The ’85 Bears. Ray’s Ravens of 2000. John Lynch’s plundering Bucs of ’02. Wade Phillips’ 2015 version of the Orange Crush.

The 2023 Denver Broncos?

Okay, now that you’ve picked yourself up off the floor, recovering from that hearty belly laugh or brief black out, get ready to consider the unthinkable. Admittedly, comparing the current Denver Broncos defense with any of the great defenses in NFL history – especially the Denver D that won Super Bowl 50 – might seem foolish, irresponsible or implausible. After all, a team that gave up 70 points in Week 3, captained by none other than Vance Joseph, widely considered one of the worst head coaches in Broncos history, surely shouldn’t wiggle into that conversation.

But, somehow, they have.

“Our defense has been amazing, the past seven weeks or plus, I think they’ve been unstoppable,” said Russell Wilson after beating the Chargers last weekend after the Denver D offered up another masterpiece.

Joseph was as close to getting canned as any coordinator in Week 3 could possibly be. But his defense has made such a furious comeback, he might soon be interviewing for head coaching jobs.

“I think his name will come up,” NFL master prognosticator Adam Schefter told Mark Schlereth and Mike Evans on Thursday.

Former head coach Vic Fangio had some pretty good defenses – none of them as good as Wade Phillips’ 2015 bunch – but even Grandpa Vic’s 2021 unit might not be this good. That defense was ranked eighth in yards and 3rd in points given up – and was really the only watchable component on a team that ultimately went 7-10 and led to Fangio’s firing – but it couldn’t win games like this year’s Orange Crush.

If rankings is the metric, there’s no point in comparing the 2015 Super Bowl champs to this year’s defense, which is hoping simply to get into the playoffs to see what might happen. Phillips’ 2015 defense ranked first in yards and fourth in points allowed; currently, the Broncos are sitting at 30th and 22nd respectively. But, you know… Miami.

On that front, it’s practically pointless to compare the 2015 defense to the Broncos “2023” defense; it’s more appropriate to compare the Broncos defense “on 12.15.23” to the one Phillips took to Super Bowl 50. After all the defense now is not the same one that was blown out by the Dolphins.

This year’s defense is forcing an average of 1.84 turnovers per game, and for reference, the 2015 D forced 1.69. But in the last six games, they’ve been on another level, causing 17 turnovers at a rate of 2.83 per game. Interestingly enough, the 2015 defense jumped out of the gates, creating 17 turnovers in their first six games. En route to the Super Bowl, Von Miller and Co. caused seven turnovers in a postseason alone, a three-game stretch that ended by hoisting the Lombardi Trophy. The No Fly Zone was red hot during that time, but even that math shows just 2.33 turnovers per game.

Since Week 6, the Broncos defensive stats are insane. They’re first in 3rd down percentage (27.7%); second in points per game (16.0); first in takeaways (19), second in touchdowns per game (1.5) and rank sixth and eighth in opposing passer rating (77.0) and completion percentage (60.5) respectively.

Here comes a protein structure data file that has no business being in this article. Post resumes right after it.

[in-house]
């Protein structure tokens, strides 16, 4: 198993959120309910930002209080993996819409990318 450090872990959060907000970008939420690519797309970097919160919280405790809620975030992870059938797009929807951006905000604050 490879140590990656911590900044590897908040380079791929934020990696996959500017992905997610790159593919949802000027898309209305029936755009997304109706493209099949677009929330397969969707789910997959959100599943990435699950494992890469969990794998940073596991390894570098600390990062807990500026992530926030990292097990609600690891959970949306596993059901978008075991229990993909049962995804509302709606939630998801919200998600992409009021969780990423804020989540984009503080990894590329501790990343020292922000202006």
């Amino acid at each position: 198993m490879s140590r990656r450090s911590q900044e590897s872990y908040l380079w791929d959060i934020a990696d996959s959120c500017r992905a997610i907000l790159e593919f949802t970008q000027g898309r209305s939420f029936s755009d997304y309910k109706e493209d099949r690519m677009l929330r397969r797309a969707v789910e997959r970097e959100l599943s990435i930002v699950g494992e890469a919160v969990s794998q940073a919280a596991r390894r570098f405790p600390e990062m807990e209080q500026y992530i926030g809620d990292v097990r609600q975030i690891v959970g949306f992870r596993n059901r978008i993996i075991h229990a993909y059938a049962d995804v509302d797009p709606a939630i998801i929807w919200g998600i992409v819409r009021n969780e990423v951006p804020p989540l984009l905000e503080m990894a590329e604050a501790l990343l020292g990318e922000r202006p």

The current defense is made up of young and rising stars; the 2015 bunch was made up of a bunch of guys who’d been there and done that.

Patrick Surtain II is the closest thing to Aqib Talib Aqib Talib, who had an edge that can never be replicated. Justin Simmons is as good as they get, but he and P.J. Locke may not yet be on the level of Darian Stewart and T.J. Ward. Then again, Locke just racked up three straight games with a sack, something that only five other safeties in the history of the NFL have ever done (none of which were Broncos).

Is undrafted Ja’Quan McMillian on the same trajectory as undrafted Chris Harris Jr.? That’s a big ask considering that Harris Jr. had a career worthy of Canton, but McMillian’s play has yet to disappoint. His stats, including 42 combined tackles, are handy, too. He’s got a pair of interceptions and back-to-back games with a sack, something only Ray Crockett did as a Broncos cornerback. Harris’ second year as a Bronco yielded 61 tackles, 2.5 sacks and three interceptions.

There are no Von Millers or DeMarcus Wares on the current Broncos – but Joseph’s defense is gaining on that front, especially considering that the Broncos have tallied 15 sacks in their last three games. And maybe Alex Singleton and Josey Jewell will never be held in the same regard as Brandon Marshall and Danny Trevathon, but it’s impossible not to notice their handwork. Singleton is a tackling machine; in fact he’s one of just 18 players in NFL history to record 10 or more games with double-digit tackles. Like him or not, that’s pretty historically significant.

Are there really Shades of Wade in Denver’s D this year?

If examined properly, the stats are certainly intriguing, if not telling. The end result is still far from determined, however.

“The playoffs are just the bare minimum, though. We trying to make a Super Bowl run,” Broncos running back Javonte Williams said earlier in the season.

At one point, we’d have all told him to pump the breaks. But sitting at 7-6 with a legitimate shot at making the playoffs – and behind a defense that’s becoming more and more reminiscent of Wade Phillips 2015 iteration – are Williams’ remarks really that unreasonable?

That’s tough to say, but if an old adage – “Defense wins championships!” – applies, then Williams may be onto something.